As cool jobs go, Andrew Stanton’s position as director/producer/sometime voice actor at Pixar has to be at the top of the heap. Thus far in his career, Stanton has collected two Oscars, 17 other awards and countless nominations for his work. He has written, produced, directed or been involved with most of this generation’s biggest animated films, including Toy Story, Finding Nemo, Monsters Inc., Ratatouille, Cars and WALL-E. . . all the while living in Marin.
Why Marin? My wife, Julie and I are from the same high school in New England. We grew up in Rockport, Massachusetts, a quintessential Norman Rockwell town, and didn’t expect to find that again moving to California. We didn’t find it in L.A., and when I got a job at Pixar, which was originally in Marin, we went as deep into the woods as possible: a tree house apartment in Fairfax. When Julie got pregnant we knew the seven flights of stairs and deep wilderness would not work. Knowing we are from New England, our real estate agent suggested Mill Valley. When did you know you wanted to write stories? I didn’t grow up wanting to be a writer, but I’ve been telling stories since I was a little kid. You’ve got to be able to tell a story as an animator.
What inspires you? Movies are my biggest inspiration; when I was growing up going to the movies was exciting—like a sporting event. These days, kids watch movies anytime, anywhere.
Favorite theaters in town? For favorite, I’d say by far Christopher B. Smith Rafael Film Center, but I also have a fondness for the Sequoia [Mill Valley]. Part of the reason I love living in Marin is access to the art house theaters. And then there’s Corte Madera—it’s one of the last huge single movie theaters in the area. I just pray it stays in business.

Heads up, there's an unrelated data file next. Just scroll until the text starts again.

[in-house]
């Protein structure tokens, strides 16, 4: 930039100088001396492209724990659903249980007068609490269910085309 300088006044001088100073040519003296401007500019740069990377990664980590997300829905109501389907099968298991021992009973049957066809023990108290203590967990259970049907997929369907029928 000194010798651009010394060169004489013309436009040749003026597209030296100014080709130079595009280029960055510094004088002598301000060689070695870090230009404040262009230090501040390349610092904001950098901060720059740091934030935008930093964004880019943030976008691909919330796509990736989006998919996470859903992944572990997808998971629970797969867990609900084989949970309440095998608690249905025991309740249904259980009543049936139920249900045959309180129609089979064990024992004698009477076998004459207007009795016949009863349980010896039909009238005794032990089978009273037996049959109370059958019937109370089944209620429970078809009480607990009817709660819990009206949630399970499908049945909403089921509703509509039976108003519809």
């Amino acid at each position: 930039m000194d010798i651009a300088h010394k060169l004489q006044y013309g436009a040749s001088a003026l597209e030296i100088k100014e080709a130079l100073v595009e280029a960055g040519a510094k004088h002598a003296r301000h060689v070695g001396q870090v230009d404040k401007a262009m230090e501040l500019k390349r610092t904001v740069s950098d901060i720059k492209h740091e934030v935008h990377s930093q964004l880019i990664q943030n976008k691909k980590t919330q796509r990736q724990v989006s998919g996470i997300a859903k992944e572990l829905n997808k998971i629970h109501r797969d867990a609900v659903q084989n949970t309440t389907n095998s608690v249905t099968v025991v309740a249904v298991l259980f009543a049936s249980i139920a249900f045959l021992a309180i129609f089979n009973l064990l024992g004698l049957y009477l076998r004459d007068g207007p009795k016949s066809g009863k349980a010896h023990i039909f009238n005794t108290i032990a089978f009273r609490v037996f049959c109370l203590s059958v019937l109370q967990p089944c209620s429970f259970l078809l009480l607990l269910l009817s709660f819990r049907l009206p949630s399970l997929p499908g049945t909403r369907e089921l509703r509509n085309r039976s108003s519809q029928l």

What exactly is your job at Pixar? Through the years, we’ve found that my talent in the band was getting a project from nothing to something. I guess you could call me a creative coach. People need help getting a kick start, and that’s where I come in.
What/who influenced you to work in animation? I have the cliché of being influenced by classic Disney films and Bugs Bunny cartoons but to be honest it was the Muppets. I’m a product of the Sesame Street generation. It came out in 1969 and I was the prime audience.
I hear you watch Jeopardy, is this true? Do you think it makes you smart? Sadly, I watch it religiously. I don’t think it makes me smarter; I just try to keep up.
Would you be on a game show or call into a radio contest? No, on the game show, and I have called into a radio show just because I’m a friend of the Alice [Radio] folks, but not to win a contest.
Favorite car? Of cars I have previously owned, it would be my Jeep Wrangler. It cost me a lot of money to keep, but there is nothing like driving around with wind in your hair. Unfortunately, my wife hated it.
What’s your next project? We’re working on a big live-action film: John Carter of Mars. It is adapted from a book that was written 100 years ago and has endured through several generations of kids.
What’s your favorite hike in Marin? I only go up the mountain for pancakes.
Mimi Towle has been the editor of Marin Magazine for over a decade. She lived with her family in Sycamore Park and Strawberry and thoroughly enjoyed raising two daughters in the mayhem of Marin’s youth sports; soccer, swim, volleyball, ballet, hip hop, gymnastics and many many hours spent at Miwok Stables. Her community involvements include volunteering at her daughter’s schools, coaching soccer and volleyball (glorified snack mom), being on the board of both Richardson Bay Audubon Center. Currently residing on a floating home in Sausalito, she enjoys all water activity, including learning how to steer a 6-person canoe for the Tamalpais Outrigger Canoe Club. Born and raised in Hawaii, her fondness for the islands has on occasion made its way into the pages of the magazine.